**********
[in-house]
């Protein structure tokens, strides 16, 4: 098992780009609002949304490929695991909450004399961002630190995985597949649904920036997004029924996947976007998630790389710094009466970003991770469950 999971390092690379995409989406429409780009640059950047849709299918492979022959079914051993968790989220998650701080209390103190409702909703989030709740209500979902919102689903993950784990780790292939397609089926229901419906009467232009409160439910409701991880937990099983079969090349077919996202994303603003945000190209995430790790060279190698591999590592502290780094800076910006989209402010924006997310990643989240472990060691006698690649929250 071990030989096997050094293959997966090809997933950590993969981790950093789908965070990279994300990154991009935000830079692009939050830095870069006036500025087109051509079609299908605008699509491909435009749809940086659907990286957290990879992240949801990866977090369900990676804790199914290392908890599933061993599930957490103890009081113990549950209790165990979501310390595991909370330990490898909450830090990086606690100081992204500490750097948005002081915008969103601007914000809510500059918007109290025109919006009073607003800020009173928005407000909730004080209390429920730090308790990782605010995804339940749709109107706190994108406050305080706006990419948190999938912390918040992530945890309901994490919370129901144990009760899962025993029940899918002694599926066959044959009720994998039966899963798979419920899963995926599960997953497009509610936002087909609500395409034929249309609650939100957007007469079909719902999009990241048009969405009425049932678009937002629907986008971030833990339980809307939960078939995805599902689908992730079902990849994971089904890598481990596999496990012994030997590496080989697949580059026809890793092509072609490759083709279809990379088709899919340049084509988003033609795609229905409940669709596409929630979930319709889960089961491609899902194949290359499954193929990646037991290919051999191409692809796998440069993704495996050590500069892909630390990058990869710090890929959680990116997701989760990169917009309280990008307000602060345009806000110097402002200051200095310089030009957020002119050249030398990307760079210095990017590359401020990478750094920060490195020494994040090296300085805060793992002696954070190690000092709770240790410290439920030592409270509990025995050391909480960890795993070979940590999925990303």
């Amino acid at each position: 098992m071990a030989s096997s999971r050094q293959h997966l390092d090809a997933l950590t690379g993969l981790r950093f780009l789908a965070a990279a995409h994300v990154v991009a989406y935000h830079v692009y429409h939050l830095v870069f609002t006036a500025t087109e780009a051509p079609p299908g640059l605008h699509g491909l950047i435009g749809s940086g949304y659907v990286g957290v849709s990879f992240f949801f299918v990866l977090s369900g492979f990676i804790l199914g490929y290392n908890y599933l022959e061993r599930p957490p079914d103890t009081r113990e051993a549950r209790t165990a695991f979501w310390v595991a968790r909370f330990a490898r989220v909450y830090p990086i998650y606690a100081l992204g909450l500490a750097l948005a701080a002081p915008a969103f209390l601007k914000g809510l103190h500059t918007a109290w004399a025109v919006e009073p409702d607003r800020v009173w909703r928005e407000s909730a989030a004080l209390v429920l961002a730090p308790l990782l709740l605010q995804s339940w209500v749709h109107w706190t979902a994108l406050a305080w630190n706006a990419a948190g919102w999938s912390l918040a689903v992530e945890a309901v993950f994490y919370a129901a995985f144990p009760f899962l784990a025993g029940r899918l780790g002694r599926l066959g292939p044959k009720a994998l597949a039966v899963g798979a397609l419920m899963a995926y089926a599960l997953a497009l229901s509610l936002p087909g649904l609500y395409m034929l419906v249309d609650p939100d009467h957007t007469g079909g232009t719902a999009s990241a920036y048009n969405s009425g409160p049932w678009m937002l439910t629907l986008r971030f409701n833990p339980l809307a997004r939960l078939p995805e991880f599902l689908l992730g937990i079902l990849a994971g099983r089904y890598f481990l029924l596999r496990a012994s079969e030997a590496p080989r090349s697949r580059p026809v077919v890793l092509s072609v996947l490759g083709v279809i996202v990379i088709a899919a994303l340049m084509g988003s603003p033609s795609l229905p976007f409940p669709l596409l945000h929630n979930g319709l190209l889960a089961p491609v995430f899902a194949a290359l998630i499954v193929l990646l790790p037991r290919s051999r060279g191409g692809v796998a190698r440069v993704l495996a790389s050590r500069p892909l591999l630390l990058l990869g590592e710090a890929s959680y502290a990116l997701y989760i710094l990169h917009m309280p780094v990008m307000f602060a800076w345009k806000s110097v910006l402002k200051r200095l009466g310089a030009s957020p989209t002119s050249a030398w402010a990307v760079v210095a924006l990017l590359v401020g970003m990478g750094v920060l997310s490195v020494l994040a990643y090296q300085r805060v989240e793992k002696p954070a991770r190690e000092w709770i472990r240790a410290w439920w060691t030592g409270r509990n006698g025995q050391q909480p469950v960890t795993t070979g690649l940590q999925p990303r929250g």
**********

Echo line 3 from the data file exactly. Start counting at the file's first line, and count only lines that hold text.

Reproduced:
């Amino acid at each position: 098992m071990a030989s096997s999971r050094q293959h997966l390092d090809a997933l950590t690379g993969l981790r950093f780009l789908a965070a990279a995409h994300v990154v991009a989406y935000h830079v692009y429409h939050l830095v870069f609002t006036a500025t087109e780009a051509p079609p299908g640059l605008h699509g491909l950047i435009g749809s940086g949304y659907v990286g957290v849709s990879f992240f949801f299918v990866l977090s369900g492979f990676i804790l199914g490929y290392n908890y599933l022959e061993r599930p957490p079914d103890t009081r113990e051993a549950r209790t165990a695991f979501w310390v595991a968790r909370f330990a490898r989220v909450y830090p990086i998650y606690a100081l992204g909450l500490a750097l948005a701080a002081p915008a969103f209390l601007k914000g809510l103190h500059t918007a109290w004399a025109v919006e009073p409702d607003r800020v009173w909703r928005e407000s909730a989030a004080l209390v429920l961002a730090p308790l990782l709740l605010q995804s339940w209500v749709h109107w706190t979902a994108l406050a305080w630190n706006a990419a948190g919102w999938s912390l918040a689903v992530e945890a309901v993950f994490y919370a129901a995985f144990p009760f899962l784990a025993g029940r899918l780790g002694r599926l066959g292939p044959k009720a994998l597949a039966v899963g798979a397609l419920m899963a995926y089926a599960l997953a497009l229901s509610l936002p087909g649904l609500y395409m034929l419906v249309d609650p939100d009467h957007t007469g079909g232009t719902a999009s990241a920036y048009n969405s009425g409160p049932w678009m937002l439910t629907l986008r971030f409701n833990p339980l809307a997004r939960l078939p995805e991880f599902l689908l992730g937990i079902l990849a994971g099983r089904y890598f481990l029924l596999r496990a012994s079969e030997a590496p080989r090349s697949r580059p026809v077919v890793l092509s072609v996947l490759g083709v279809i996202v990379i088709a899919a994303l340049m084509g988003s603003p033609s795609l229905p976007f409940p669709l596409l945000h929630n979930g319709l190209l889960a089961p491609v995430f899902a194949a290359l998630i499954v193929l990646l790790p037991r290919s051999r060279g191409g692809v796998a190698r440069v993704l495996a790389s050590r500069p892909l591999l630390l990058l990869g590592e710090a890929s959680y502290a990116l997701y989760i710094l990169h917009m309280p780094v990008m307000f602060a800076w345009k806000s110097v910006l402002k200051r200095l009466g310089a030009s957020p989209t002119s050249a030398w402010a990307v760079v210095a924006l990017l590359v401020g970003m990478g750094v920060l997310s490195v020494l994040a990643y090296q300085r805060v989240e793992k002696p954070a991770r190690e000092w709770i472990r240790a410290w439920w060691t030592g409270r509990n006698g025995q050391q909480p469950v960890t795993t070979g690649l940590q999925p990303r929250g």